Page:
How long the camera shutter remains open to let light onto the film
Shutter speed denotes the time that the shutter remains open when taking a picture. It is measured in fractions of a second (so you can imagine that each number has a 1/ in front of it): the bigger the number, the faster the speed. Just as with aperture stops, shutter speeds are set as stops on a scale.
Typical shutter speed scale:
1 1/2 1/4 1/8 1/15 1/30 1/60 1/125 1/250 1/500
Each of the numbers in this sequence (each stop) represents a halving to the right, or doubling to the left of the amount of light from its immediate neighbour.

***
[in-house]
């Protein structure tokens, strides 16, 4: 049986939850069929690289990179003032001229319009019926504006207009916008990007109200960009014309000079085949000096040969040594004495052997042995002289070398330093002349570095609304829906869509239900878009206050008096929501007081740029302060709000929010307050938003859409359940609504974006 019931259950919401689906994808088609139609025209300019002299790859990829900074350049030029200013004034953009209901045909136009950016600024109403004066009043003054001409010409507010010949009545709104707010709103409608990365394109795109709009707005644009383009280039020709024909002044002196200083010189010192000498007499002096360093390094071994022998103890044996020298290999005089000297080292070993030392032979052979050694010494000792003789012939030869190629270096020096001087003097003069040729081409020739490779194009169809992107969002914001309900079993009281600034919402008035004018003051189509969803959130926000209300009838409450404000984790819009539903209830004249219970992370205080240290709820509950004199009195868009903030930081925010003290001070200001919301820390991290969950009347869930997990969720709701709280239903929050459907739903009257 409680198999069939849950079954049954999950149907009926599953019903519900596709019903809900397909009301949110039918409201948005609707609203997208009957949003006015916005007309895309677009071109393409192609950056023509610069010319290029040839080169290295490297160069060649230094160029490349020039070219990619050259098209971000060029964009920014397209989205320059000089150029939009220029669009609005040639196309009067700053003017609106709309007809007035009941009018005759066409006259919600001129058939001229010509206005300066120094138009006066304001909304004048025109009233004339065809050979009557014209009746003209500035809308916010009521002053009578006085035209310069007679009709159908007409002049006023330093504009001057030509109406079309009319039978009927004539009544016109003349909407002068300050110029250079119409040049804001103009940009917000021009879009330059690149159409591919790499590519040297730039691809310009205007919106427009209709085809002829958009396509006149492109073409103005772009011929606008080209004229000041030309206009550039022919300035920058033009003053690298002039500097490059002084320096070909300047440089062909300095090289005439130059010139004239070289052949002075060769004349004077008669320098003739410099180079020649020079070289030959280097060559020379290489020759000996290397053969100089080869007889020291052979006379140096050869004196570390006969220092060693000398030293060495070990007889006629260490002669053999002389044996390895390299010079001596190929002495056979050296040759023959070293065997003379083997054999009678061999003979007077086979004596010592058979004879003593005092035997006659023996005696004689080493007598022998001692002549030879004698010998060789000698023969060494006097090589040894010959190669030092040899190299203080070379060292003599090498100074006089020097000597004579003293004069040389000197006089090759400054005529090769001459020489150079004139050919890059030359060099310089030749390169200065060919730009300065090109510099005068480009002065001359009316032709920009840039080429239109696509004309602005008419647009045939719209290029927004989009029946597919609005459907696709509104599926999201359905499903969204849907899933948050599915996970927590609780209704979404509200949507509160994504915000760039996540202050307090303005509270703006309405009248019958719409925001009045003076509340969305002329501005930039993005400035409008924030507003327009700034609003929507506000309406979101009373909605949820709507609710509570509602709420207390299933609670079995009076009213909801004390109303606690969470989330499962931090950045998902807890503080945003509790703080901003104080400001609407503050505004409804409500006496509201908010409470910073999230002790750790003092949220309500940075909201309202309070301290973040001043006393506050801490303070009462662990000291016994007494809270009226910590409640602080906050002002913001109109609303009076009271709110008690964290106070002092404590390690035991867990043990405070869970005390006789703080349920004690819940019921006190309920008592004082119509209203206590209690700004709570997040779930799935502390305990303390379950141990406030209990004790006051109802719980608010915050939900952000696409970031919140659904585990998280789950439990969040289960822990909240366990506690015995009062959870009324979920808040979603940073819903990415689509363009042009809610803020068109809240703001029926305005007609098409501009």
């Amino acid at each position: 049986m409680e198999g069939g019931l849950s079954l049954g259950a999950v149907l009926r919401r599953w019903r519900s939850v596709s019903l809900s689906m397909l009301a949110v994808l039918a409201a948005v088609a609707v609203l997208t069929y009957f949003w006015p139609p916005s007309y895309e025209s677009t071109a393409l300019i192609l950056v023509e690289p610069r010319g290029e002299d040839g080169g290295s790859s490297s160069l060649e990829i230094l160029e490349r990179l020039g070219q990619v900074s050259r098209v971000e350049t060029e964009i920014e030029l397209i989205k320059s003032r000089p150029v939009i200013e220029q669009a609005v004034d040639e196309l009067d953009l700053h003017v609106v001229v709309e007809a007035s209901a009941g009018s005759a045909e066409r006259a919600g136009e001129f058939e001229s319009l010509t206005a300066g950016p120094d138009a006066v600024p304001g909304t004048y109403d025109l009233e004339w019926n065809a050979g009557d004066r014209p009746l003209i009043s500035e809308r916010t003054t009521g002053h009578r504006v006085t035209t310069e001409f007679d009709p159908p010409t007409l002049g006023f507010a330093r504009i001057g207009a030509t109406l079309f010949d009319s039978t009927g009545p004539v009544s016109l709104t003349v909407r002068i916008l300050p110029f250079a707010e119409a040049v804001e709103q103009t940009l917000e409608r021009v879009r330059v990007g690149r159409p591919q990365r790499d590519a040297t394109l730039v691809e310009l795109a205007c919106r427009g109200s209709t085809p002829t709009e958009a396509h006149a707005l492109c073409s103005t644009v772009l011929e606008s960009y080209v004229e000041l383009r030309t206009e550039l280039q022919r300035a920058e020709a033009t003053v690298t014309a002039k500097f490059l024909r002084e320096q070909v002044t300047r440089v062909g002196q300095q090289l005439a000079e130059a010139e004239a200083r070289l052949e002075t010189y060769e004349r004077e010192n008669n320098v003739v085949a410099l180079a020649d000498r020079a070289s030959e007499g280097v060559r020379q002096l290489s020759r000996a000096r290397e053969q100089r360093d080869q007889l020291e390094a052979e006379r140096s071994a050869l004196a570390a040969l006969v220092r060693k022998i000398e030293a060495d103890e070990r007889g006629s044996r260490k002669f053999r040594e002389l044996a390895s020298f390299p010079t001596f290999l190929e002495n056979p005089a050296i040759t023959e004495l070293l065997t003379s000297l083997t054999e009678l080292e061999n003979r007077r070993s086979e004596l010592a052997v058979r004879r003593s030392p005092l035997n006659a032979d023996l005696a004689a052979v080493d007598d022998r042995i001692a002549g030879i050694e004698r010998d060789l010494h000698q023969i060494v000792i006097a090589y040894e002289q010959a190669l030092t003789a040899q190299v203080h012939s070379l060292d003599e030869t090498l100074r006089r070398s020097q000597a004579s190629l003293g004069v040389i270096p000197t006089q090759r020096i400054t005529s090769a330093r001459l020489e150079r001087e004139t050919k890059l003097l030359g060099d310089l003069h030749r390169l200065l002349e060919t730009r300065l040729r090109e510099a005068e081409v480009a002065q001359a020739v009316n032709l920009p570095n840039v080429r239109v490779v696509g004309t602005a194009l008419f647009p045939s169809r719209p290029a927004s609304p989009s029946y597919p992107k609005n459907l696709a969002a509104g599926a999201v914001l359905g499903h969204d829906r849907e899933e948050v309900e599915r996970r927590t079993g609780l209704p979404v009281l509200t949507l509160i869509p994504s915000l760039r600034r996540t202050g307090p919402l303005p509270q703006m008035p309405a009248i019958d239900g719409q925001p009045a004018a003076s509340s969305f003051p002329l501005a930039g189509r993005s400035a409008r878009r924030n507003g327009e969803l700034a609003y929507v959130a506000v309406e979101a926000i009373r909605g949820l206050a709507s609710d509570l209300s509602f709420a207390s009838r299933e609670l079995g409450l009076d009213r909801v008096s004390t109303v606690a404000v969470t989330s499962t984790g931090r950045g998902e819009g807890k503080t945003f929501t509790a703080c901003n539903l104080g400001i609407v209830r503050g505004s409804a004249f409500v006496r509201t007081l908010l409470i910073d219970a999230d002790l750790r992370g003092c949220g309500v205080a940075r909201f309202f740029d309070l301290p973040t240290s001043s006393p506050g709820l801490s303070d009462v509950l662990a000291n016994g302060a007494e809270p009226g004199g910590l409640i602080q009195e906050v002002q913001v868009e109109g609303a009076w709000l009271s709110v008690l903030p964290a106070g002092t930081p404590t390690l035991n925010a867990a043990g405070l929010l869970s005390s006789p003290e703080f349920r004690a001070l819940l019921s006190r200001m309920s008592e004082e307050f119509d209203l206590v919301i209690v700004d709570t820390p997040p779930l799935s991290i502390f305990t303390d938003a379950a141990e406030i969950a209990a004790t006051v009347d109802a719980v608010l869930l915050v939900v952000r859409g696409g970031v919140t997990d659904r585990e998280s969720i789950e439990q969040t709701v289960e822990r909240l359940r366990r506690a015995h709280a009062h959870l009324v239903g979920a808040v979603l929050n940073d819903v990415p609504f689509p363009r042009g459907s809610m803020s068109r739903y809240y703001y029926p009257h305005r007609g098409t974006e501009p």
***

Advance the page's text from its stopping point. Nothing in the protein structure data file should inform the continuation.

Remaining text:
If you want to avoid motion blur and achieve sharp images, assuming a normal camera and a steady hand, you should use a minimum shutter speed equal to 1 over the focal length of the lens i.e. a 28 mm lens can be held steady at 1/28 (1/30). If your shutter speed is slower than the reciprocal of the focal length of your lens, you should use a tripod to achieve a sharp image.
As a general rule you can’t achieve sharp shots at speeds slower than 1/60, but with rangefinder cameras (see Rangefinder Vs. SLR) because there is no vibration from mirror slap people say they can go down to 1/30 although this is below the reciprocal of a 45mm lens. Legend has it that Cartier Bresson could shoot hand held at 1/4, but as a rule stick to 1/60 and you’ll avoid unwanted motion blur.